And, even given our nation’s Romans 13 responsibility to maintain secure borders, the message our nation sends to those across our borders isn’t clear and univocal. As Southern Baptist leader Richard Land puts it, there are two metaphorical signs on our border: “Keep out” and “Help wanted.”

This isn’t to say that there aren’t real political challenges here. I agree that the border should be secured. I support holding businesses accountable for hiring, especially since some of them use the threat of deportation as a way of exploiting these vulnerable workers. I support a realistic means of providing a way to legal status for the millions of immigrants already here. But there are many who disagree with me, and for valid reasons.

The larger issue is in how we talk about this issue, recognizing that this is not about “issues” or “culture wars” but about persons made in the image of God. Our churches must be the presence of Christ to all persons, regardless of country of origin or legal status. We need to stand against bigotry and harassment and exploitation, even when it’s politically profitable for those who stand with us on other issues.

And, most importantly, we must love our brothers and sisters in the immigrant communities. We must be the presence of Christ to and among them, even as we receive ministry from them. Our commitment to a multinational kingdom of God’s reconciliation in Christ must be evident in the verbal witness of our gospel and in the visible makeup of our congregations.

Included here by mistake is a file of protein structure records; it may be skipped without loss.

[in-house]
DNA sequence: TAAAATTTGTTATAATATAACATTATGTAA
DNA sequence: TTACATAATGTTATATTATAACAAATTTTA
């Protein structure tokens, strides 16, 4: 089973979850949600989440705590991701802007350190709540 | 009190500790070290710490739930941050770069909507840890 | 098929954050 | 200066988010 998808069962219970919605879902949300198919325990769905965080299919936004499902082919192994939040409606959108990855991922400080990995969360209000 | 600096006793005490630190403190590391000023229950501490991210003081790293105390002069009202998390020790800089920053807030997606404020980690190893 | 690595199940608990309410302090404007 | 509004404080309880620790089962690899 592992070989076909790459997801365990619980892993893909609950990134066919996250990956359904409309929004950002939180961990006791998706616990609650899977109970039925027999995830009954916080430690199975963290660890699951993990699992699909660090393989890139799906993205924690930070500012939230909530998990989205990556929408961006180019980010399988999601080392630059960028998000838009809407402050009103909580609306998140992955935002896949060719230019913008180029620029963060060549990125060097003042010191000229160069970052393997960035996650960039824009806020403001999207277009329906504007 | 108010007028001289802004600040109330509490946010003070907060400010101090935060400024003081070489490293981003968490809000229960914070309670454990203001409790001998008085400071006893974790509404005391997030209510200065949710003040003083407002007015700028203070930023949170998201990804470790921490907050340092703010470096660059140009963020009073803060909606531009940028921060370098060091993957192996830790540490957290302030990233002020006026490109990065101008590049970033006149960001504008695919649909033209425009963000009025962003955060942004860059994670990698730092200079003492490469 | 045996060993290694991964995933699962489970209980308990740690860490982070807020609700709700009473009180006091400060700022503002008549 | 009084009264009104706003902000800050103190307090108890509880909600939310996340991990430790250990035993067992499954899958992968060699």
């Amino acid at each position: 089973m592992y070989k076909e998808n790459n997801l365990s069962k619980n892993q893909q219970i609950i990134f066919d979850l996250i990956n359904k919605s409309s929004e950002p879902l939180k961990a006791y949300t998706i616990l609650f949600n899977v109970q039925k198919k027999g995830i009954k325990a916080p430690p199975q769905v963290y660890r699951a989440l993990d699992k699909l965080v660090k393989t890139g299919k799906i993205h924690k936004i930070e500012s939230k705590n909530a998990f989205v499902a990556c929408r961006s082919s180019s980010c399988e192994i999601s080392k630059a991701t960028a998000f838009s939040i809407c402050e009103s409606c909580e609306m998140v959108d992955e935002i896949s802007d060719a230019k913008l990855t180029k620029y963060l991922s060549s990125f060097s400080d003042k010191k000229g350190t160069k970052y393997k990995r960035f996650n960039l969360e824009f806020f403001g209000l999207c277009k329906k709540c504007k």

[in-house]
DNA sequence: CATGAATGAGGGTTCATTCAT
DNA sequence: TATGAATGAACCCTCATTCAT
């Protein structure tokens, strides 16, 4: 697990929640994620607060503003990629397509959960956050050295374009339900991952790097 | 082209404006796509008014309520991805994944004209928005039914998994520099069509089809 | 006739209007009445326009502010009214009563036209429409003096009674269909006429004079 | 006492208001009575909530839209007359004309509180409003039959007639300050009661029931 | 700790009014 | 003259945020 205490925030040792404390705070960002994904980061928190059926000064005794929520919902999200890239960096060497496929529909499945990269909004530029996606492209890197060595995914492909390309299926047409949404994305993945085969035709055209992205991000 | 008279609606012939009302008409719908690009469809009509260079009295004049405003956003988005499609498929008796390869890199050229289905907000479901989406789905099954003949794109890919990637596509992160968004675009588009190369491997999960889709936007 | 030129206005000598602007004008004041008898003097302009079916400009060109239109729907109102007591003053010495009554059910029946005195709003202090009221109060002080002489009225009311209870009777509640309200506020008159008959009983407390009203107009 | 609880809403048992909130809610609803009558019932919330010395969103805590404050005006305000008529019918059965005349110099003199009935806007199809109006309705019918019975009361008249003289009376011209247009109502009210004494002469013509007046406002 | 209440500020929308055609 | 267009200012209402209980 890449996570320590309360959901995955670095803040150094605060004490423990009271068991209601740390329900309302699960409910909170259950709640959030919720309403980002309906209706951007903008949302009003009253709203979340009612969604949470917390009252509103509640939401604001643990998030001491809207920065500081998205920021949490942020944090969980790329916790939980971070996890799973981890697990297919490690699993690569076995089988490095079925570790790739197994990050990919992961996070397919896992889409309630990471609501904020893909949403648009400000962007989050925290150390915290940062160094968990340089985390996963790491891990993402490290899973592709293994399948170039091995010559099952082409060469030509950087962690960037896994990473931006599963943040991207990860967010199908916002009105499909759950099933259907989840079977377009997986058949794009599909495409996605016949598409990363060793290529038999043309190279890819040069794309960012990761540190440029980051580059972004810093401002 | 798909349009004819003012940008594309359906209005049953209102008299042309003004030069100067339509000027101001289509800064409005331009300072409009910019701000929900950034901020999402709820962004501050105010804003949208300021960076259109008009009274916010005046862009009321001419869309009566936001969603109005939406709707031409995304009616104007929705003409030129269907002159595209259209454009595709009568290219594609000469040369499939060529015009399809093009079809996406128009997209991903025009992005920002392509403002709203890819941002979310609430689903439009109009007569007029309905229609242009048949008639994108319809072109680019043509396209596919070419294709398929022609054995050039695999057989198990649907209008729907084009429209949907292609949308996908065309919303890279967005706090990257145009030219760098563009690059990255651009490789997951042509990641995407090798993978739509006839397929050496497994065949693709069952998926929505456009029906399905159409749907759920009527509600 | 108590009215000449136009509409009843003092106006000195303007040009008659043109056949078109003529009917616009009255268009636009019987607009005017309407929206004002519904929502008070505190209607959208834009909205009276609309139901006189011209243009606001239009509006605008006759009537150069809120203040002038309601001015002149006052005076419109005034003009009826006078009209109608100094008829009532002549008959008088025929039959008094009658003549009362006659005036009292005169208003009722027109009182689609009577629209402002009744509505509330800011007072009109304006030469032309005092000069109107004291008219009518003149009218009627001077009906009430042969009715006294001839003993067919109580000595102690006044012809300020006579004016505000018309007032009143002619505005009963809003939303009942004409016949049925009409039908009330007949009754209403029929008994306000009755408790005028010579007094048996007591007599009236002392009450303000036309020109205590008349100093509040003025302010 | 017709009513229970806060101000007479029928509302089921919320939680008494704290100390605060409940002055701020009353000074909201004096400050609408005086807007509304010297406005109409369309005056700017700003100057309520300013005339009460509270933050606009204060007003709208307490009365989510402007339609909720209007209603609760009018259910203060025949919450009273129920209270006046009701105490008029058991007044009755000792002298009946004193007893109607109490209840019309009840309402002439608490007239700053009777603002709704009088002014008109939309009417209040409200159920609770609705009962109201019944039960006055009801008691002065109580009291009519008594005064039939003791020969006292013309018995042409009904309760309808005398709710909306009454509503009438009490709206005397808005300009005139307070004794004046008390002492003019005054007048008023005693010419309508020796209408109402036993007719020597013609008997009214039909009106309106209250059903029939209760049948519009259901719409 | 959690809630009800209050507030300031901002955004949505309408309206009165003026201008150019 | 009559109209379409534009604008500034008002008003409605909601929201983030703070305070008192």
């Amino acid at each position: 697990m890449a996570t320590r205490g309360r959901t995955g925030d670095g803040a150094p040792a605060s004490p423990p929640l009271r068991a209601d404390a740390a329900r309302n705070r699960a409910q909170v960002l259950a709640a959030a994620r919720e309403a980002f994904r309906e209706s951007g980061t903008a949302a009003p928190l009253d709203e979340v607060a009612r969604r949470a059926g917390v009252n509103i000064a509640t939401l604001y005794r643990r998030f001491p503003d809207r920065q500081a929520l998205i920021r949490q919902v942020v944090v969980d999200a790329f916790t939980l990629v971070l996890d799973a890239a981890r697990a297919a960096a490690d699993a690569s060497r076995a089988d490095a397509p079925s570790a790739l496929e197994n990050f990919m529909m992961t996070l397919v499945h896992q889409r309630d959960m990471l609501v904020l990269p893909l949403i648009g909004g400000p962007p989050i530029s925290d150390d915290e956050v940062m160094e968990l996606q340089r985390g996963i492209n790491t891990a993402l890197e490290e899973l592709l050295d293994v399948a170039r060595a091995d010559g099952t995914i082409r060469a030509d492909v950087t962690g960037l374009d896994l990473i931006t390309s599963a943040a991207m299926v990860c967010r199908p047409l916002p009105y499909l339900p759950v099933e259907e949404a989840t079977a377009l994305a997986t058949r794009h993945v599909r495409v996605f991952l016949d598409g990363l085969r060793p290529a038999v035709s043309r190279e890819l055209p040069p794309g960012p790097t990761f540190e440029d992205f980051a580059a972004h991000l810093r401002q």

Immigration isn’t just an issue. It’s an opportunity to see that, as important as the United States of America is, there will be a day when the United States of America will no longer exist. And on that day, the sons and daughters of God will stand before the throne of a former undocumented immigrant. Some of them are migrant workers and hotel maids now. They will be kings and queens then. They are our brothers and sisters forever.

We might be natural-born Americans, but we’re all immigrants to the kingdom of God (Eph. 2:12-14). Whatever our disagreements on immigration as policy, we must not disagree on immigrants as persons. Our message to them, in every language and to every person, must be “Whosoever will may come.”

from The Christian Post


Liberal Elite said...

I've always seen the anti-immigration fervor as just a form of racism. They are happy to have the Hispanics come here to clean our toilets, rake out our gutters, and to pick our lettuce,.. but to have them share in our prosperity and compete for OUR jobs, well they just don't seem to know their place. Throw them all out!

Anyway, I like your post, but I don't see this issue in religious terms. The issue seems to be humanitarian at its core dealing with issues of exploitation (“Help wanted”) and oppression (“Keep out”).

Two Sentz said...